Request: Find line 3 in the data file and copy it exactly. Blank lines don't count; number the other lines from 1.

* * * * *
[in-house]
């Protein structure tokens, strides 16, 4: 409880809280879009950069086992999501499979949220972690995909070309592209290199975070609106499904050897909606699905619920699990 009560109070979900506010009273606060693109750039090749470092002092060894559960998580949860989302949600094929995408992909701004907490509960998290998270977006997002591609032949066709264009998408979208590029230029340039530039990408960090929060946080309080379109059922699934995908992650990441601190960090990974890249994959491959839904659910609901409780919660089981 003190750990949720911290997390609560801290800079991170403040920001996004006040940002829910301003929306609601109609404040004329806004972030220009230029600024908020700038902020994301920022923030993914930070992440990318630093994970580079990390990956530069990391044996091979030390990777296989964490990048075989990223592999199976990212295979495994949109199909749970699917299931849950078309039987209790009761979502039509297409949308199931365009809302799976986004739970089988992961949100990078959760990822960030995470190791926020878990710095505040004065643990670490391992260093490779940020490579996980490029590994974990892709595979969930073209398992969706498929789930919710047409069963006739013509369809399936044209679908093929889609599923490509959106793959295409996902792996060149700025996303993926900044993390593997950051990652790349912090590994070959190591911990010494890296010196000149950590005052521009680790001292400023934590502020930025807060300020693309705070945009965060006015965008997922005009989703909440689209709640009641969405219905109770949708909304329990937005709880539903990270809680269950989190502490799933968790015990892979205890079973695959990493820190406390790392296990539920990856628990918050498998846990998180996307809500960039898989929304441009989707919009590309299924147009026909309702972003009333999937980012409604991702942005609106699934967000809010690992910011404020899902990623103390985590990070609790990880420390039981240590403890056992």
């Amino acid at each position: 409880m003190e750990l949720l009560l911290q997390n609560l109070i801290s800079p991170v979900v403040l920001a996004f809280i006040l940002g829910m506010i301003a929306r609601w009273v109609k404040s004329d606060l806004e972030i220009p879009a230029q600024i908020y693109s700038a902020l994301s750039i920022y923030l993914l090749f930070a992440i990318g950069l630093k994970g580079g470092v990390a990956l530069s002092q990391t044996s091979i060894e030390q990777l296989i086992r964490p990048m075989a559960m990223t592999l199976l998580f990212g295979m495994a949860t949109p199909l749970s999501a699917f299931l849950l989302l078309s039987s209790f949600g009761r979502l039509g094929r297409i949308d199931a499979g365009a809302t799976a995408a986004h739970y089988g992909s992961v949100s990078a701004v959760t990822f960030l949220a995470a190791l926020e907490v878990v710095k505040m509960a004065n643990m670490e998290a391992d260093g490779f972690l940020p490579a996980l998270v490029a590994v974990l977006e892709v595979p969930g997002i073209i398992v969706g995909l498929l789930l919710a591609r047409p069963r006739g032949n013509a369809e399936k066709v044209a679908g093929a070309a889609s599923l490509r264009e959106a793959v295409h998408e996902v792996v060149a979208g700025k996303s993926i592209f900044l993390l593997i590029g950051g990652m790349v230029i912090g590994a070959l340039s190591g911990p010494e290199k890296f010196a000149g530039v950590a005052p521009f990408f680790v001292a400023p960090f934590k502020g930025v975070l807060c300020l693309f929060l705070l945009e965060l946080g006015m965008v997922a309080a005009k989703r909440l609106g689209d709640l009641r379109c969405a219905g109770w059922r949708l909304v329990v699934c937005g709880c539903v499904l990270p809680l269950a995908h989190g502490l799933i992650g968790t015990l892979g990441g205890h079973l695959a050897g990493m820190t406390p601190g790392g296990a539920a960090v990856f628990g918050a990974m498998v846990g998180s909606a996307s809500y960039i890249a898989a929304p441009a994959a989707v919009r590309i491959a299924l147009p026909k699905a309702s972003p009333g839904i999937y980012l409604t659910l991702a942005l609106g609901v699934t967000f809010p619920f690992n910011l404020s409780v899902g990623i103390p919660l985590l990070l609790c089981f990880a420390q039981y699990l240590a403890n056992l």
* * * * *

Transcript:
């Amino acid at each position: 409880m003190e750990l949720l009560l911290q997390n609560l109070i801290s800079p991170v979900v403040l920001a996004f809280i006040l940002g829910m506010i301003a929306r609601w009273v109609k404040s004329d606060l806004e972030i220009p879009a230029q600024i908020y693109s700038a902020l994301s750039i920022y923030l993914l090749f930070a992440i990318g950069l630093k994970g580079g470092v990390a990956l530069s002092q990391t044996s091979i060894e030390q990777l296989i086992r964490p990048m075989a559960m990223t592999l199976l998580f990212g295979m495994a949860t949109p199909l749970s999501a699917f299931l849950l989302l078309s039987s209790f949600g009761r979502l039509g094929r297409i949308d199931a499979g365009a809302t799976a995408a986004h739970y089988g992909s992961v949100s990078a701004v959760t990822f960030l949220a995470a190791l926020e907490v878990v710095k505040m509960a004065n643990m670490e998290a391992d260093g490779f972690l940020p490579a996980l998270v490029a590994v974990l977006e892709v595979p969930g997002i073209i398992v969706g995909l498929l789930l919710a591609r047409p069963r006739g032949n013509a369809e399936k066709v044209a679908g093929a070309a889609s599923l490509r264009e959106a793959v295409h998408e996902v792996v060149a979208g700025k996303s993926i592209f900044l993390l593997i590029g950051g990652m790349v230029i912090g590994a070959l340039s190591g911990p010494e290199k890296f010196a000149g530039v950590a005052p521009f990408f680790v001292a400023p960090f934590k502020g930025v975070l807060c300020l693309f929060l705070l945009e965060l946080g006015m965008v997922a309080a005009k989703r909440l609106g689209d709640l009641r379109c969405a219905g109770w059922r949708l909304v329990v699934c937005g709880c539903v499904l990270p809680l269950a995908h989190g502490l799933i992650g968790t015990l892979g990441g205890h079973l695959a050897g990493m820190t406390p601190g790392g296990a539920a960090v990856f628990g918050a990974m498998v846990g998180s909606a996307s809500y960039i890249a898989a929304p441009a994959a989707v919009r590309i491959a299924l147009p026909k699905a309702s972003p009333g839904i999937y980012l409604t659910l991702a942005l609106g609901v699934t967000f809010p619920f690992n910011l404020s409780v899902g990623i103390p919660l985590l990070l609790c089981f990880a420390q039981y699990l240590a403890n056992l």